Education and Economic Progress: Experience in Industrialized Market Economies

A Preliminary Approach to a Statistical Examination
  • M. C. Kaser
Part of the International Economic Association Series book series (IEA)


The object of the present paper is to indicate the summary patterns of education at evolving levels of economic progress in a dozen industrialized market economies. It does not attempt to measure the contribution of education to growth, but examines whether any educational structure is common to the experience of those countries at corresponding economic graduations.


National Income National Product Primary Teacher Current Prex Secondary School Teacher 
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  1. 1.
    M. Allais, ‘The Influence of the Capital-Output Ratio on Real National Income’, Econometrica, No. 4 (October) 1962, p. 722. His model shows that one ‘ cannot expect from an indefinite increase of available real capital, an indefinite increase of real national income consumed per capita, and that there is an optimum amount of capital for which real income per capita is a maximum’ (p. 700).Google Scholar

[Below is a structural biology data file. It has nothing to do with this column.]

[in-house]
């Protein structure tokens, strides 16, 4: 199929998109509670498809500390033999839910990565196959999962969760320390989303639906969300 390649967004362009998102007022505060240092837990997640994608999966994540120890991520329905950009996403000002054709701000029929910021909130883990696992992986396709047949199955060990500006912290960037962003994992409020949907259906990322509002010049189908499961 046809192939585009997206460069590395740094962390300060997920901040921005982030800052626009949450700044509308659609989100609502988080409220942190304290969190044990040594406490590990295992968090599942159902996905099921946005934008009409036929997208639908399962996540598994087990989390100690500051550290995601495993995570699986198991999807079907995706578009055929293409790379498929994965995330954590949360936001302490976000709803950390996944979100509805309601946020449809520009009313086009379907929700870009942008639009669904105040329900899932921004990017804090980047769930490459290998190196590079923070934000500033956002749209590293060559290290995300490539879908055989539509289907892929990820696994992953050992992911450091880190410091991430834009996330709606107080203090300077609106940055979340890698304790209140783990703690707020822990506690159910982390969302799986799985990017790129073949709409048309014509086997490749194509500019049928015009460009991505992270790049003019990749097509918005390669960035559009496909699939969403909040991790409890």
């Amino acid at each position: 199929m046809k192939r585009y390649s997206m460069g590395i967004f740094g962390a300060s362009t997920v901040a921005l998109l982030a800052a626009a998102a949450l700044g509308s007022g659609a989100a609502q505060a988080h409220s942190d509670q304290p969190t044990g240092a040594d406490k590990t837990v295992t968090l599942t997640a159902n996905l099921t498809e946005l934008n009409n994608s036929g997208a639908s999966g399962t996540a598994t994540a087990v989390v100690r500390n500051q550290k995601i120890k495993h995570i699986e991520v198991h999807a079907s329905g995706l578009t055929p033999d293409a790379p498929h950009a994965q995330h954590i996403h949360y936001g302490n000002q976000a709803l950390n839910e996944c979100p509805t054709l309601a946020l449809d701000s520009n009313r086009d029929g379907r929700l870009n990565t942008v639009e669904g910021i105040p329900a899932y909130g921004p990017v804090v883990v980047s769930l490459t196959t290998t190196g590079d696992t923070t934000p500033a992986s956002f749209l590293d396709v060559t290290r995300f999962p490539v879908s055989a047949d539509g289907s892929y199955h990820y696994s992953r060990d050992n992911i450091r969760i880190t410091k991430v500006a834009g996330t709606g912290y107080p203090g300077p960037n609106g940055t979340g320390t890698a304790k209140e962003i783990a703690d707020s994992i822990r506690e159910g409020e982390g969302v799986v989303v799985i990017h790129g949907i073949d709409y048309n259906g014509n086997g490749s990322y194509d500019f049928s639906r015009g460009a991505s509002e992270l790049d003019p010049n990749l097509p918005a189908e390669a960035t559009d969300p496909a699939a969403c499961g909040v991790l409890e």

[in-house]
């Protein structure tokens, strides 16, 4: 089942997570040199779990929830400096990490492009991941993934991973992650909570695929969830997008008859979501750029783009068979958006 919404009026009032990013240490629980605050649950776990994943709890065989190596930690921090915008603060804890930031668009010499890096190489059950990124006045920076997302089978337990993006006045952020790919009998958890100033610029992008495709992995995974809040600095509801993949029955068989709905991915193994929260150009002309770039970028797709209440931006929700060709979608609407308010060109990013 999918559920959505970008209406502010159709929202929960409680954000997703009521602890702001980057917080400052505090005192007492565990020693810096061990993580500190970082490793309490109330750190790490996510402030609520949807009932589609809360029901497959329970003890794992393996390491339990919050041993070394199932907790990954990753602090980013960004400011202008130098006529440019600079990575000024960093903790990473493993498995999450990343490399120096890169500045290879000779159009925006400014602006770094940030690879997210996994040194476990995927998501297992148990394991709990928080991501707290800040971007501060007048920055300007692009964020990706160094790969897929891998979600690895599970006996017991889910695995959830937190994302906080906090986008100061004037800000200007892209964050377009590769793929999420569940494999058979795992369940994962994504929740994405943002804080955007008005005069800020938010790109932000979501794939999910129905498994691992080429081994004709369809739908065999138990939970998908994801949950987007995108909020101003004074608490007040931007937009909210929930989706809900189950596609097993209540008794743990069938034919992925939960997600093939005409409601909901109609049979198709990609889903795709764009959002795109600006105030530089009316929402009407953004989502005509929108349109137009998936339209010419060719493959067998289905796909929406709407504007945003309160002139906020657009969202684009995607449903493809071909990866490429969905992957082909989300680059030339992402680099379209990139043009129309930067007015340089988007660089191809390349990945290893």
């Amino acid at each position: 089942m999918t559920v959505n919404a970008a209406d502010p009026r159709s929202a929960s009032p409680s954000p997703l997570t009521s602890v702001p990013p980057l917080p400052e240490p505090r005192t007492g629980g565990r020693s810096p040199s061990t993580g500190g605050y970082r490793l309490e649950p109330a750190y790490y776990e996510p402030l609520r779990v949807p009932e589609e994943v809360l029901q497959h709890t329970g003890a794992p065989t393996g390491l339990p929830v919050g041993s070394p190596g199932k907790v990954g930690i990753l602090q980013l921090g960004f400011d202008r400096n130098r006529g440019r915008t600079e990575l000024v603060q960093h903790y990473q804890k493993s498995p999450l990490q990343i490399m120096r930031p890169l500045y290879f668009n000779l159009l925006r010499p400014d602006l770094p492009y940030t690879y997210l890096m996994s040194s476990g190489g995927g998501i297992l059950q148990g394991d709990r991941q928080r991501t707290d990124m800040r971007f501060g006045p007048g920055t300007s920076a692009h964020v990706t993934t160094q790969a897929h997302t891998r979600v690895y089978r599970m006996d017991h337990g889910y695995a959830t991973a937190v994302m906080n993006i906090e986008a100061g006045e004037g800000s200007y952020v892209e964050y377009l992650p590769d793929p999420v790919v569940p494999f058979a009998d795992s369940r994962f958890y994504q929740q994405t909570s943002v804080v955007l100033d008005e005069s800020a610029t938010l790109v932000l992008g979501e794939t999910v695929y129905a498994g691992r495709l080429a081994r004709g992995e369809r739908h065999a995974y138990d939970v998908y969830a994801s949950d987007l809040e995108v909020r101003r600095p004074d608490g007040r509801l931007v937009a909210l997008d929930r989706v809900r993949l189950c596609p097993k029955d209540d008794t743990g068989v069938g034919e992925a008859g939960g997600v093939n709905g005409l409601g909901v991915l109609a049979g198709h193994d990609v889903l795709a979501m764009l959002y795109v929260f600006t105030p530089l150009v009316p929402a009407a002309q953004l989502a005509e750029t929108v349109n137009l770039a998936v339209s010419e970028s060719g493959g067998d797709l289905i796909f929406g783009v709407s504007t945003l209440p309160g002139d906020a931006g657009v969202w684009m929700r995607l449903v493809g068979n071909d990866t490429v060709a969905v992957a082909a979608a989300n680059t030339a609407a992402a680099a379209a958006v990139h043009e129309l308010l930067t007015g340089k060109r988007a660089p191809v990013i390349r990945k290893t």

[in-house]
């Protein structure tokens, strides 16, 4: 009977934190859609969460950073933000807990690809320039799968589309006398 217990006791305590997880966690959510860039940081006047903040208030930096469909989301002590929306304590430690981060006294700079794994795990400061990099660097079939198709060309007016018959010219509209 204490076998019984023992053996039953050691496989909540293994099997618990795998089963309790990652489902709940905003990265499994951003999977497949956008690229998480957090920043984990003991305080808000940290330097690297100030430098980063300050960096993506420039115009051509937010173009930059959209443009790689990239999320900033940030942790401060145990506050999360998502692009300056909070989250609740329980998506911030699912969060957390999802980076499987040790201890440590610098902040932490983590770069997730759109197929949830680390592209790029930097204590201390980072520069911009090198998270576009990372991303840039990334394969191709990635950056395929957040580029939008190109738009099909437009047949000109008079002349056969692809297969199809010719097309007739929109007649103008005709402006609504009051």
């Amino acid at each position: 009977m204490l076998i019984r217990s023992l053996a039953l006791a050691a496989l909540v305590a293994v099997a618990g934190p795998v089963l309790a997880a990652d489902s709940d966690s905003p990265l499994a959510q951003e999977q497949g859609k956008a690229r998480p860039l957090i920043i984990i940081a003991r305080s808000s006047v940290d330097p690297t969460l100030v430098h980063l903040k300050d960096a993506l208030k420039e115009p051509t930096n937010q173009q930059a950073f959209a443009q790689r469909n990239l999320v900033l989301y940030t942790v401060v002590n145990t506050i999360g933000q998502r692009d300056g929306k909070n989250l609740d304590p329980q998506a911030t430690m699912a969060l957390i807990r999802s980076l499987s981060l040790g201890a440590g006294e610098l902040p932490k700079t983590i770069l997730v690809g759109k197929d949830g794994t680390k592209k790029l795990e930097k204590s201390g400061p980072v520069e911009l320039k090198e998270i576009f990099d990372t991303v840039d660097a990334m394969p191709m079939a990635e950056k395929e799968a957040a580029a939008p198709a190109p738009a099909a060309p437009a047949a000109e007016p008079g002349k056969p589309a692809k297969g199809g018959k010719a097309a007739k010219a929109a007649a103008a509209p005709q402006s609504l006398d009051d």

2. 2.
    B. Mueller used this ratio to measure teachers’ salaries in J. Dewhurst and associates, Europe’s Needs and Resources, New York, 1961, p. 338 (Tables 10–15).Google Scholar
  3. 1.
    M. Gilbert, A. Kravis, Comparative National Product and Price Levels, OEEC, Paris, 1958.Google Scholar
  4. 1.
    As E. Domar (Essays in the Theory of Economic Growth, New York, 1957, chapter vii) has shown, this is far from all of the problem!Google Scholar
  5. 1.
    Data communicated by the Swedish Central Bureau of Statistics by courtesy of Mr. E. Lundén, Head of the Information Section. The work has subsequently been published as a book: for a review strongly critical of Höö k’s theory but commending his statistics, see G. Ohlin, Ekonomisk Tidskrift, March 1963, pp. 1–2.Google Scholar

Copyright information

© International Economic Association 1966

Authors and Affiliations

  • M. C. Kaser
    • 1
  1. 1.University of OxfordUK

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